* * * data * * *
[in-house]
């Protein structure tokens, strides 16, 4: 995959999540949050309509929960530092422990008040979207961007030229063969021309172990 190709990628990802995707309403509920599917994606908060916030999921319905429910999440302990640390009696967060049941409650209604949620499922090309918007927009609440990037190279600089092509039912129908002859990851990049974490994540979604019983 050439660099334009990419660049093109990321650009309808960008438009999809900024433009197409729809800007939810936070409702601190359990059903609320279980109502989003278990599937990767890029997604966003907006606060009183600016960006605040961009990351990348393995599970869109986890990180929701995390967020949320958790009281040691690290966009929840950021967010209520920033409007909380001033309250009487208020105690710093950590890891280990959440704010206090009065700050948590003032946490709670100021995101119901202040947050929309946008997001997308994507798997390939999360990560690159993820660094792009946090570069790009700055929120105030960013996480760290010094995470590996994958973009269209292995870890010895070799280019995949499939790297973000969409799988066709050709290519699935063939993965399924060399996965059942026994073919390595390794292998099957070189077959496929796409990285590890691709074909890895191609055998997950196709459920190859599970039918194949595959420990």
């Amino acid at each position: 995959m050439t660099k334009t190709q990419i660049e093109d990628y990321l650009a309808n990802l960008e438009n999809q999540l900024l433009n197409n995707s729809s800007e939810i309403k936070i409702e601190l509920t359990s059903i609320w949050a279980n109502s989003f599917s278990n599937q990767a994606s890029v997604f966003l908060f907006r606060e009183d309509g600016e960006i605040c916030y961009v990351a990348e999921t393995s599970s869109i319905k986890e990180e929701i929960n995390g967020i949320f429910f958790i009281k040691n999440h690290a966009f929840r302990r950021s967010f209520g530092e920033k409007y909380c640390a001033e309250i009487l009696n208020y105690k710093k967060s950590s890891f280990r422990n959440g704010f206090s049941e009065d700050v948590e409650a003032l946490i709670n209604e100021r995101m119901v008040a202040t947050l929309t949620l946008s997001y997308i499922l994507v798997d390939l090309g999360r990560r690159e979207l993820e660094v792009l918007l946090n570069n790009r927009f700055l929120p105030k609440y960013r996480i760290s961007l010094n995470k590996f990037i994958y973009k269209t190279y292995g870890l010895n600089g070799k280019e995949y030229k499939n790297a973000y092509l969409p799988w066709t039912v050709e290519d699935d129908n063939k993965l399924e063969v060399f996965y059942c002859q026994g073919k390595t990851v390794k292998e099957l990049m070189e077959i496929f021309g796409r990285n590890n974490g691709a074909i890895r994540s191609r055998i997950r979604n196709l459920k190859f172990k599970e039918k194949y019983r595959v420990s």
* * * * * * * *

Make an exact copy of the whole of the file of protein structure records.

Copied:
[in-house]
């Protein structure tokens, strides 16, 4: 995959999540949050309509929960530092422990008040979207961007030229063969021309172990 190709990628990802995707309403509920599917994606908060916030999921319905429910999440302990640390009696967060049941409650209604949620499922090309918007927009609440990037190279600089092509039912129908002859990851990049974490994540979604019983 050439660099334009990419660049093109990321650009309808960008438009999809900024433009197409729809800007939810936070409702601190359990059903609320279980109502989003278990599937990767890029997604966003907006606060009183600016960006605040961009990351990348393995599970869109986890990180929701995390967020949320958790009281040691690290966009929840950021967010209520920033409007909380001033309250009487208020105690710093950590890891280990959440704010206090009065700050948590003032946490709670100021995101119901202040947050929309946008997001997308994507798997390939999360990560690159993820660094792009946090570069790009700055929120105030960013996480760290010094995470590996994958973009269209292995870890010895070799280019995949499939790297973000969409799988066709050709290519699935063939993965399924060399996965059942026994073919390595390794292998099957070189077959496929796409990285590890691709074909890895191609055998997950196709459920190859599970039918194949595959420990």
């Amino acid at each position: 995959m050439t660099k334009t190709q990419i660049e093109d990628y990321l650009a309808n990802l960008e438009n999809q999540l900024l433009n197409n995707s729809s800007e939810i309403k936070i409702e601190l509920t359990s059903i609320w949050a279980n109502s989003f599917s278990n599937q990767a994606s890029v997604f966003l908060f907006r606060e009183d309509g600016e960006i605040c916030y961009v990351a990348e999921t393995s599970s869109i319905k986890e990180e929701i929960n995390g967020i949320f429910f958790i009281k040691n999440h690290a966009f929840r302990r950021s967010f209520g530092e920033k409007y909380c640390a001033e309250i009487l009696n208020y105690k710093k967060s950590s890891f280990r422990n959440g704010f206090s049941e009065d700050v948590e409650a003032l946490i709670n209604e100021r995101m119901v008040a202040t947050l929309t949620l946008s997001y997308i499922l994507v798997d390939l090309g999360r990560r690159e979207l993820e660094v792009l918007l946090n570069n790009r927009f700055l929120p105030k609440y960013r996480i760290s961007l010094n995470k590996f990037i994958y973009k269209t190279y292995g870890l010895n600089g070799k280019e995949y030229k499939n790297a973000y092509l969409p799988w066709t039912v050709e290519d699935d129908n063939k993965l399924e063969v060399f996965y059942c002859q026994g073919k390595t990851v390794k292998e099957l990049m070189e077959i496929f021309g796409r990285n590890n974490g691709a074909i890895r994540s191609r055998i997950r979604n196709l459920k190859f172990k599970e039918k194949y019983r595959v420990s």